But has this always been the case or is the nature and meaning of friendship changing in contemporary society? Ray Pahl explores these issues as well as discussing who needs friends most and when, how friends make us the people that we are and whether friendship is a new metaphor for morality.
Pahl brings refreshing new insights to a form of relationship that has changed in its meaning and significance since the classical discussion by Aristotle. Drawing on a wide range of material, including history, philosophy, psychology and sociology, he focuses it into distinctive shafts of light which illuminate different aspects of this rich and multi–faceted topic.
Understanding friendship is important at the private level, as we struggle with the problem of personal identity in a kaleidoscopic world, and also at the public level where inappropriate friendship emerges as cronyism or subtle varieties of political corruption.
This accessible jargon–free book will appeal to a wide readership, since it does much to illuminate a fascinating topic at many different levels.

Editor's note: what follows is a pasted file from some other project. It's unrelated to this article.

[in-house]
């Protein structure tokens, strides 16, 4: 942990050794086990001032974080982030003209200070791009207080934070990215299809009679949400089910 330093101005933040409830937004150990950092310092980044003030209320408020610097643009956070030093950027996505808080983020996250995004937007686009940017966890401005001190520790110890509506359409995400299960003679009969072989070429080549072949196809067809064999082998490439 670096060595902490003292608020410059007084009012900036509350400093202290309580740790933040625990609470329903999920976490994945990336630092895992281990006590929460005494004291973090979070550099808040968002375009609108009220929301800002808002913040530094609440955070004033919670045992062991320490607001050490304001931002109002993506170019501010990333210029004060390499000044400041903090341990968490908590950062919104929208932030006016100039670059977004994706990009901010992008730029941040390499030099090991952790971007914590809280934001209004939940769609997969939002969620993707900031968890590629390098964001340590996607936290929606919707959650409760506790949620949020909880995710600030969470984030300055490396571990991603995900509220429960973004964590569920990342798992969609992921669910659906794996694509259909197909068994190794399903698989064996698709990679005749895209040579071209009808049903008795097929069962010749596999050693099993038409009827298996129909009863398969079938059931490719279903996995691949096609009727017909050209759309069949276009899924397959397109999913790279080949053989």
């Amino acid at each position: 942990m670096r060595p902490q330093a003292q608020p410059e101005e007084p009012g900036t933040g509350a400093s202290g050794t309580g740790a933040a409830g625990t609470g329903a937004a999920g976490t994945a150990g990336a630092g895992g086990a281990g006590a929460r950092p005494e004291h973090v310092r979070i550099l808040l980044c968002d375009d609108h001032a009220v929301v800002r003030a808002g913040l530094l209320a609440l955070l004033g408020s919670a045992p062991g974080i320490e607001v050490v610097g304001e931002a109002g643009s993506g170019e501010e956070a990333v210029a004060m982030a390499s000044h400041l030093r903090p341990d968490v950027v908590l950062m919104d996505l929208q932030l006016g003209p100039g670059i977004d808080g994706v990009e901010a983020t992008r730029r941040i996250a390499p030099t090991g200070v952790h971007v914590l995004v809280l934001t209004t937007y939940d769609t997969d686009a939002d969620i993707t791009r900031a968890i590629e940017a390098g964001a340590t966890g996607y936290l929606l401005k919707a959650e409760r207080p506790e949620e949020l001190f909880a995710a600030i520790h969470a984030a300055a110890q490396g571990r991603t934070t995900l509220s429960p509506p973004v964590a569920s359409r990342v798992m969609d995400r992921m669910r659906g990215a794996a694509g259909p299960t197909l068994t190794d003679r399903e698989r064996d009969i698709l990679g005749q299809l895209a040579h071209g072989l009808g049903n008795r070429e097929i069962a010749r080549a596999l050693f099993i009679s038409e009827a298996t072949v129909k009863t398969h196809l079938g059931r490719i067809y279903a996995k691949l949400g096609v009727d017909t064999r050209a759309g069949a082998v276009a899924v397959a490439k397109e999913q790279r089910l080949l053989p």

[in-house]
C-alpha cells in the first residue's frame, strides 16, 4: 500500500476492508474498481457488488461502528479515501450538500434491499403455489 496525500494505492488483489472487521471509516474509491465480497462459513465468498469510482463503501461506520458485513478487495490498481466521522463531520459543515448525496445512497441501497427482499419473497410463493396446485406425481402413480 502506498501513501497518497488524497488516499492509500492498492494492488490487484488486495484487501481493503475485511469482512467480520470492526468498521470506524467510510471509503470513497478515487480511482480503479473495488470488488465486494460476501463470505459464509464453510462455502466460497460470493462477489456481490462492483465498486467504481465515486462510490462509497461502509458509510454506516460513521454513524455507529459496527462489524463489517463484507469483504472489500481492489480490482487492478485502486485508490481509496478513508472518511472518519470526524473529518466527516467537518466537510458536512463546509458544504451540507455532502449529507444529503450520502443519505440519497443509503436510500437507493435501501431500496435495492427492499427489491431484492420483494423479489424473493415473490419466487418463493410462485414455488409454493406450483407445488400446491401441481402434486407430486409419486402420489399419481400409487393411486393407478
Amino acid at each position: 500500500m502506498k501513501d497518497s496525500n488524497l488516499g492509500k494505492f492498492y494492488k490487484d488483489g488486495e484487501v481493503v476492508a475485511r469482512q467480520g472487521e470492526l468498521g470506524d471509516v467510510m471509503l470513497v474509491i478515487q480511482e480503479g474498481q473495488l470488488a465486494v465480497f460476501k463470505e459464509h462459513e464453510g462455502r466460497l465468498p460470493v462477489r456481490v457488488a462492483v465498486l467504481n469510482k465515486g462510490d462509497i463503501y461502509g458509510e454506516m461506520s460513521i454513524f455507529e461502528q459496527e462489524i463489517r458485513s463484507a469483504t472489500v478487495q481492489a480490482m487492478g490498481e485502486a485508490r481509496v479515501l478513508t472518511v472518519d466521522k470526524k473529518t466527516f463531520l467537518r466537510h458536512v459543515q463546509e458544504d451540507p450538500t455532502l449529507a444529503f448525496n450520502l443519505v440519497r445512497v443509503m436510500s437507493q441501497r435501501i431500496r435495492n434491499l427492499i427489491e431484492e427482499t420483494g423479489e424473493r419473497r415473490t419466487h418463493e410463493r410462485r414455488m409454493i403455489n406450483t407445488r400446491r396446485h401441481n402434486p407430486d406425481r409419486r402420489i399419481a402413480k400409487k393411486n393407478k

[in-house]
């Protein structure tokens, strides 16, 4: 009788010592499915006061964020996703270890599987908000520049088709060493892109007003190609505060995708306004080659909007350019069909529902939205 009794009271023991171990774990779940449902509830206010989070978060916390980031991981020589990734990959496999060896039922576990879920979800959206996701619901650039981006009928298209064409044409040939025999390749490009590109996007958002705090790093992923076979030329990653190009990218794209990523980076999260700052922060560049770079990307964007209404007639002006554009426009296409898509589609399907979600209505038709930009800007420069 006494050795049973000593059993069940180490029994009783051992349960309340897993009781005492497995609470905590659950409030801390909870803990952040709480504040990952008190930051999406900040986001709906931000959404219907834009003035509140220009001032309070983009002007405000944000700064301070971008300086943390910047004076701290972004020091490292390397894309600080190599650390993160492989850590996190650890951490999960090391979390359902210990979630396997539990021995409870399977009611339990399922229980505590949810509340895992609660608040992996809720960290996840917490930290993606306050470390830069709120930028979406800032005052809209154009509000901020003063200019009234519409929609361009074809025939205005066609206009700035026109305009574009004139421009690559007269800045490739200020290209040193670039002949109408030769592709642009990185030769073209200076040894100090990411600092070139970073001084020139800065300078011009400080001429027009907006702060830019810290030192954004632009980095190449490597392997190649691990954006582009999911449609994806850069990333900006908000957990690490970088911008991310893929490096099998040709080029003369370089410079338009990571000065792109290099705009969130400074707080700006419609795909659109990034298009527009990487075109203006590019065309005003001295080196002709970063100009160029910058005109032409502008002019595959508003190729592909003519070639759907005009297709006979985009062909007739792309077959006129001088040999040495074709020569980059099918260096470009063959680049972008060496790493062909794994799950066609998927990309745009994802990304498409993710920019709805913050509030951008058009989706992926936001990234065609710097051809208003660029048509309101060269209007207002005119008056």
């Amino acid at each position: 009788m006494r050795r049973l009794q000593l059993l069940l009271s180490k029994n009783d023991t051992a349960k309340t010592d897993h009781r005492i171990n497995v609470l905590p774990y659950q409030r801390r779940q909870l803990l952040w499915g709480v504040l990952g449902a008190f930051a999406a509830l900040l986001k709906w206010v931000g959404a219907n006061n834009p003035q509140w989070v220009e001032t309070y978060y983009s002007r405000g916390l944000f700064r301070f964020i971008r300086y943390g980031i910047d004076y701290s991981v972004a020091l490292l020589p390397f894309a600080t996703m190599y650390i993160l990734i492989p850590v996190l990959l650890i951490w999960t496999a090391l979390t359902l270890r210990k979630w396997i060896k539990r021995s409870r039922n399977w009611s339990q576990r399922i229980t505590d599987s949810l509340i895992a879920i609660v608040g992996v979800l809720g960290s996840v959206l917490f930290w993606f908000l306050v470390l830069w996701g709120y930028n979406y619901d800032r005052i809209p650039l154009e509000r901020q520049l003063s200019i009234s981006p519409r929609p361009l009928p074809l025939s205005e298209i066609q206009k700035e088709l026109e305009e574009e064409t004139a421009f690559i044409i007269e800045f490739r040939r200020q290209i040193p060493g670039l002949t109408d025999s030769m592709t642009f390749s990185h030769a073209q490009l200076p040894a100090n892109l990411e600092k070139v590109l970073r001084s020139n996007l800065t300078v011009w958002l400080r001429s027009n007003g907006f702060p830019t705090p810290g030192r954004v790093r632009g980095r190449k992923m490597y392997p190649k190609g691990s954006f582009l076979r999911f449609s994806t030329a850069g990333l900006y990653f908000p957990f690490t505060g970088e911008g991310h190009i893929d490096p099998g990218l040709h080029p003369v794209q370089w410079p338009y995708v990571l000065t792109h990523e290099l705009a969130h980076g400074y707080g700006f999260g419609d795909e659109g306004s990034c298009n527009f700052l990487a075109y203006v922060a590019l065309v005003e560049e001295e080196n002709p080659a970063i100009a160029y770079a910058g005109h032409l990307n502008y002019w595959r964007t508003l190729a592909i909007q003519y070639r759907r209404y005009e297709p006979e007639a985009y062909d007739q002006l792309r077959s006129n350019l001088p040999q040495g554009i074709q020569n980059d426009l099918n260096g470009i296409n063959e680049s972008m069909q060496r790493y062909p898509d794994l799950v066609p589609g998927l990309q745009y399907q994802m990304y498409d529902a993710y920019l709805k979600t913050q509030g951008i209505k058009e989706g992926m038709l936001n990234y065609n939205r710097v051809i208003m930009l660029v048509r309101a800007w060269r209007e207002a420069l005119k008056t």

Introduction Chapter one: What is Friendship?;.
Chapter Two: Friendship, Modernity and Trust;.
Chapter Three; Friendship and the Self;.
Chapter Four: Friendship in Context,.
Chapter Five: Social Support, Social Capital and the Politics of Friendship.
More Detailed References.
′Pahl, a warmly readable sociologist, muses over ideas of friendship found in thinkers such as Aristotle, La Rochefoucauld and Hume, and also those implied in literature and modern fiction. In a rather lovely image, he sees our set of friends as a "social convoy" that helps us on our way through life.′ Steven Poole, The Guardian
"What differentiates this book from other recent research and writing on friendship is that Pahl account of, and approach to, friendship is wide–ranging and unconstrained by disciplinary boundaries. The different literatures and traditions covered in this slim volume highlight the many sources from which information on friendship can be gained, including media commentary and analysis, psychological and philosophical literature and political and social theory." British Journal of Sociology